Aug 102016

About a week and a half ago, I was in NYC with my family and we stopped at the Metropolitan Museum of Art for a day of fun. While there, we saw the exhibit, “Manus x Machina: Fashion in an Age of Technology.” It is about the place where old-school fashion techniques meet technology. It is also about how one technique isn’t better than the other, rather, how both traditional fashion techniques and new techniques in fashion using technology can complement each other. What I found most fascinating about the exhibit was watching the production of the pieces, the hand-beading and stitching, and the intention behind each piece. Great stuff!

Here are some of the most striking pieces I saw:







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If in NYC, I urge you to check this exhibit out. It is quite beautiful.

I find that viewing beautiful things inspires me to not only find the beauty in life, but also to bring this beauty into my writing and other creative projects.

Happy creating!

Oct 172007

They publish things like this:

Writer’s Resources

WATCH OUT: Dangerous Clauses!
(Updated April 2000)

Publishers’ contracts for periodical articles may contain traps for the unwary. If you’re a freelance writer who treats your work as a business, you should never take contracts lightly. Some language to watch out for:“. . .First North American serial rights, which includes also. . .” No. FNA is FNA. It does not include other rights. Don’t read just the contract’s title. Read the whole thing.

“. . .the right to publish, distribute and license others to publish and distribute the article in all its forms [or in any media] . . . These words do not spell it out, but they mean you transfer electronic rights along with print rights.“. . .only as part of the issue in which it appears. . .” Sometimes added to electronic-rights clauses in an attempt to make the deal sound like simple archiving of an entire publication, for which the author should claim no further income. But whether your article stands with or without other material from the issue in which it first appears, the publisher will earn perpetual royalties from its continued use, generally payable according to how many times computer users “buy” your particular article. So should you.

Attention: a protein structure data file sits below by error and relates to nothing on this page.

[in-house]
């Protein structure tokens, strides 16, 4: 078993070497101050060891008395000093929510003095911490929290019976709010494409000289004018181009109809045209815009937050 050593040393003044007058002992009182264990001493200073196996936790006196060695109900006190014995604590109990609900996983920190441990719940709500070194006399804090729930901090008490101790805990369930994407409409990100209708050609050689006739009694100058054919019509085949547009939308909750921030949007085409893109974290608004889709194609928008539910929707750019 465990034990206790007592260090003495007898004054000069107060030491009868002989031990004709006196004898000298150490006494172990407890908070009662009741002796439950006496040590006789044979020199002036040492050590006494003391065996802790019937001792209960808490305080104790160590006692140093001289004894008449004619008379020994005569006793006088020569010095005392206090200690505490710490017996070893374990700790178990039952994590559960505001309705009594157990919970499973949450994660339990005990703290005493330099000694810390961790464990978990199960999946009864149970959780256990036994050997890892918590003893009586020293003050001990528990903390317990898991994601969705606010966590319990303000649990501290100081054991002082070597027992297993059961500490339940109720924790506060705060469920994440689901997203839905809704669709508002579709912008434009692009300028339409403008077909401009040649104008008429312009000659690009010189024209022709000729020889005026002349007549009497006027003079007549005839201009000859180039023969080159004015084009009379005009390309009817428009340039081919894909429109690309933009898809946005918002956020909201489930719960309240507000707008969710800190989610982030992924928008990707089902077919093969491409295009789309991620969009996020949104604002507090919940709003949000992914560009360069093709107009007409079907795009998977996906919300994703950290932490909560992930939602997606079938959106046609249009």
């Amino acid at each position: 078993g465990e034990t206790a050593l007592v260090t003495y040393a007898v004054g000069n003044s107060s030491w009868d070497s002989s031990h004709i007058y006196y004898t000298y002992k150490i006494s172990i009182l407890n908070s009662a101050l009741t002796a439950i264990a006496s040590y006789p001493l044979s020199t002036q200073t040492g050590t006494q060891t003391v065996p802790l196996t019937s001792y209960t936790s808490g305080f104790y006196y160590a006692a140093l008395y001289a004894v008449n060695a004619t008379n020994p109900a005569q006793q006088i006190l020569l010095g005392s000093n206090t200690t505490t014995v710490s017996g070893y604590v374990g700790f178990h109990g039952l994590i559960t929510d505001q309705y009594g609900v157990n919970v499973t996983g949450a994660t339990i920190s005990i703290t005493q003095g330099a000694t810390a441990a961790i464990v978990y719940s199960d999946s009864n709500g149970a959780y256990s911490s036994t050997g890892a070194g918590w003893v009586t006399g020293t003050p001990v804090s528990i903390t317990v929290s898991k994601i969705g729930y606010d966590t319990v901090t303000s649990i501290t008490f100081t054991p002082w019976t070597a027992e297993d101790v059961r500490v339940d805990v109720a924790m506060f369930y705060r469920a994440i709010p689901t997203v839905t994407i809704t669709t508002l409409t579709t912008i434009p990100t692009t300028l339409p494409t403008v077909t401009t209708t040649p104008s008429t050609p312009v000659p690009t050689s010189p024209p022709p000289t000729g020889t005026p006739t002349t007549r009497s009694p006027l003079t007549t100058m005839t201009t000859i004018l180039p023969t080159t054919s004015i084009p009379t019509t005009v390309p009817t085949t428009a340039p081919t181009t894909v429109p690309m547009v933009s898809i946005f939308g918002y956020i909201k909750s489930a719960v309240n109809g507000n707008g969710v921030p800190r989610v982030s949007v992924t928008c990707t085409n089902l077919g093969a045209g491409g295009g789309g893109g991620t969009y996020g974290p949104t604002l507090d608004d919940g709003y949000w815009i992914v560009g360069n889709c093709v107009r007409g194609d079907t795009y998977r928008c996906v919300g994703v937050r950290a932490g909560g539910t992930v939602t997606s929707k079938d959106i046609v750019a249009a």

“. . .for educational or research purposes only. . .” Same problem: Publishers can make a lot of money peddling your article for educational or research purposes. It’s your property; so should you.“. . .the nonexclusive right. . .” This may sound OK, but it often isn’t. Any right –Exclusive or nonexclusive –must be paid for and must be paid for appropriately. You should receive at least 50% of the gross revenue or a fair percantage of the original fee for each usage that occurs as a result of the publisher’s sublicensing or reuse of your work. (The editor of an Australian magazine who loves your piece is going to call the U.S. publisher, who will make the deal; you’ll never know. And if you approach the Australian editor yourself, he may well ask for a month’s exclusivity in Australia; you won’t be able to provide it. Because your publisher in the US may be selling it to the Australian’s competitor, you lose the sale. In market terms, “nonexclusive” wipes you out. Exclusive or nonexclusive, if the publisher wants the right, you ought to have separate compensation for that license.)

“. . .you will be paid at our then standard rate. . .” Would you give someone an option to buy your car at an indefinite future date and let the buyer set the price at that time?“. . .use the article and your name, biography and likeness for promotion and advertising of the publication. . .” Brief excerpts of the article, maybe. The whole article? No. Advertising copywriters are paid for their work. If your work is put to this additional use, you should be paid too. No serious professional photographer would say, “Sure, you can use my photo in the magazine and also put it in your ads, in your direct-mail pieces and on promotional electronic services.”